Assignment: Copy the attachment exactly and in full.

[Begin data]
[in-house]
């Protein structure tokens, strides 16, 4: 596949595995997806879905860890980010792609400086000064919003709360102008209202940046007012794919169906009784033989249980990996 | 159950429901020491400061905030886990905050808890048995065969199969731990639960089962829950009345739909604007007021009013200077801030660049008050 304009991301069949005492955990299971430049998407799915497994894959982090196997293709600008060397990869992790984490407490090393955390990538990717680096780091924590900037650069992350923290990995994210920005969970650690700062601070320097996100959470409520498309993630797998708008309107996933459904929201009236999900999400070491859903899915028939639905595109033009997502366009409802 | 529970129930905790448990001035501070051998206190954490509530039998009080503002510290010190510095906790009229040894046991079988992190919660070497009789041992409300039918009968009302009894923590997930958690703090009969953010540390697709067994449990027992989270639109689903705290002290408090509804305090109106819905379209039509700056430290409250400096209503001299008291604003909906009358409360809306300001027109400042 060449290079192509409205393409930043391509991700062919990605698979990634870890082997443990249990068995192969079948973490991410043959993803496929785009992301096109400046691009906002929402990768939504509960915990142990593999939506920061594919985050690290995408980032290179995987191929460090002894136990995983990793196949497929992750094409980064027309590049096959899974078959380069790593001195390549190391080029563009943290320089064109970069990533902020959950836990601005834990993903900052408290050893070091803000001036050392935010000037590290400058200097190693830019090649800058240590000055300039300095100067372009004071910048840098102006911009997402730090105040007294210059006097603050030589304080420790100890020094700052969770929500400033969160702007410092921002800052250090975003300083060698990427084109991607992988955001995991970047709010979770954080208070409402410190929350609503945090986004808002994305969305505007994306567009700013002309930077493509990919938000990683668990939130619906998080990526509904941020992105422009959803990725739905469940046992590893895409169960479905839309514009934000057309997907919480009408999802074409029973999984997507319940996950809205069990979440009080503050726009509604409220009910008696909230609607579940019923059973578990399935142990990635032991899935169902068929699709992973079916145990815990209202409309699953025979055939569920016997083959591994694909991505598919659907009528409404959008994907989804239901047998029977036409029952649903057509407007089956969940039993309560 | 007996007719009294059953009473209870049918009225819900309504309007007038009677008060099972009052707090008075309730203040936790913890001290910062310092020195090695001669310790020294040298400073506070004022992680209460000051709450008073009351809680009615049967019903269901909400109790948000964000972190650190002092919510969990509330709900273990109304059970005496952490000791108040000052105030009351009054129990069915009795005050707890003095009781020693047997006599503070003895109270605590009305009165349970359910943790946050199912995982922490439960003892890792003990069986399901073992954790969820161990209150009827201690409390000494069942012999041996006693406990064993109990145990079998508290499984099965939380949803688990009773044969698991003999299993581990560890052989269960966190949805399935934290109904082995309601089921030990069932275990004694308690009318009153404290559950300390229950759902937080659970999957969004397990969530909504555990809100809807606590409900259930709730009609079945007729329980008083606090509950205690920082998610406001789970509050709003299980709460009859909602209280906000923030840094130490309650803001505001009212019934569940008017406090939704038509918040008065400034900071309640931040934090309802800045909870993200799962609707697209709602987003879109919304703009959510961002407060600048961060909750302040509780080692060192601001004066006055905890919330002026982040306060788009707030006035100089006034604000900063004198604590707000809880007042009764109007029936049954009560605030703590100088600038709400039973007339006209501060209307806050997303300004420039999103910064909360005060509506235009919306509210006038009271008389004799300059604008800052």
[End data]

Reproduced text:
[in-house]
């Protein structure tokens, strides 16, 4: 596949595995997806879905860890980010792609400086000064919003709360102008209202940046007012794919169906009784033989249980990996 | 159950429901020491400061905030886990905050808890048995065969199969731990639960089962829950009345739909604007007021009013200077801030660049008050 304009991301069949005492955990299971430049998407799915497994894959982090196997293709600008060397990869992790984490407490090393955390990538990717680096780091924590900037650069992350923290990995994210920005969970650690700062601070320097996100959470409520498309993630797998708008309107996933459904929201009236999900999400070491859903899915028939639905595109033009997502366009409802 | 529970129930905790448990001035501070051998206190954490509530039998009080503002510290010190510095906790009229040894046991079988992190919660070497009789041992409300039918009968009302009894923590997930958690703090009969953010540390697709067994449990027992989270639109689903705290002290408090509804305090109106819905379209039509700056430290409250400096209503001299008291604003909906009358409360809306300001027109400042 060449290079192509409205393409930043391509991700062919990605698979990634870890082997443990249990068995192969079948973490991410043959993803496929785009992301096109400046691009906002929402990768939504509960915990142990593999939506920061594919985050690290995408980032290179995987191929460090002894136990995983990793196949497929992750094409980064027309590049096959899974078959380069790593001195390549190391080029563009943290320089064109970069990533902020959950836990601005834990993903900052408290050893070091803000001036050392935010000037590290400058200097190693830019090649800058240590000055300039300095100067372009004071910048840098102006911009997402730090105040007294210059006097603050030589304080420790100890020094700052969770929500400033969160702007410092921002800052250090975003300083060698990427084109991607992988955001995991970047709010979770954080208070409402410190929350609503945090986004808002994305969305505007994306567009700013002309930077493509990919938000990683668990939130619906998080990526509904941020992105422009959803990725739905469940046992590893895409169960479905839309514009934000057309997907919480009408999802074409029973999984997507319940996950809205069990979440009080503050726009509604409220009910008696909230609607579940019923059973578990399935142990990635032991899935169902068929699709992973079916145990815990209202409309699953025979055939569920016997083959591994694909991505598919659907009528409404959008994907989804239901047998029977036409029952649903057509407007089956969940039993309560 | 007996007719009294059953009473209870049918009225819900309504309007007038009677008060099972009052707090008075309730203040936790913890001290910062310092020195090695001669310790020294040298400073506070004022992680209460000051709450008073009351809680009615049967019903269901909400109790948000964000972190650190002092919510969990509330709900273990109304059970005496952490000791108040000052105030009351009054129990069915009795005050707890003095009781020693047997006599503070003895109270605590009305009165349970359910943790946050199912995982922490439960003892890792003990069986399901073992954790969820161990209150009827201690409390000494069942012999041996006693406990064993109990145990079998508290499984099965939380949803688990009773044969698991003999299993581990560890052989269960966190949805399935934290109904082995309601089921030990069932275990004694308690009318009153404290559950300390229950759902937080659970999957969004397990969530909504555990809100809807606590409900259930709730009609079945007729329980008083606090509950205690920082998610406001789970509050709003299980709460009859909602209280906000923030840094130490309650803001505001009212019934569940008017406090939704038509918040008065400034900071309640931040934090309802800045909870993200799962609707697209709602987003879109919304703009959510961002407060600048961060909750302040509780080692060192601001004066006055905890919330002026982040306060788009707030006035100089006034604000900063004198604590707000809880007042009764109007029936049954009560605030703590100088600038709400039973007339006209501060209307806050997303300004420039999103910064909360005060509506235009919306509210006038009271008389004799300059604008800052």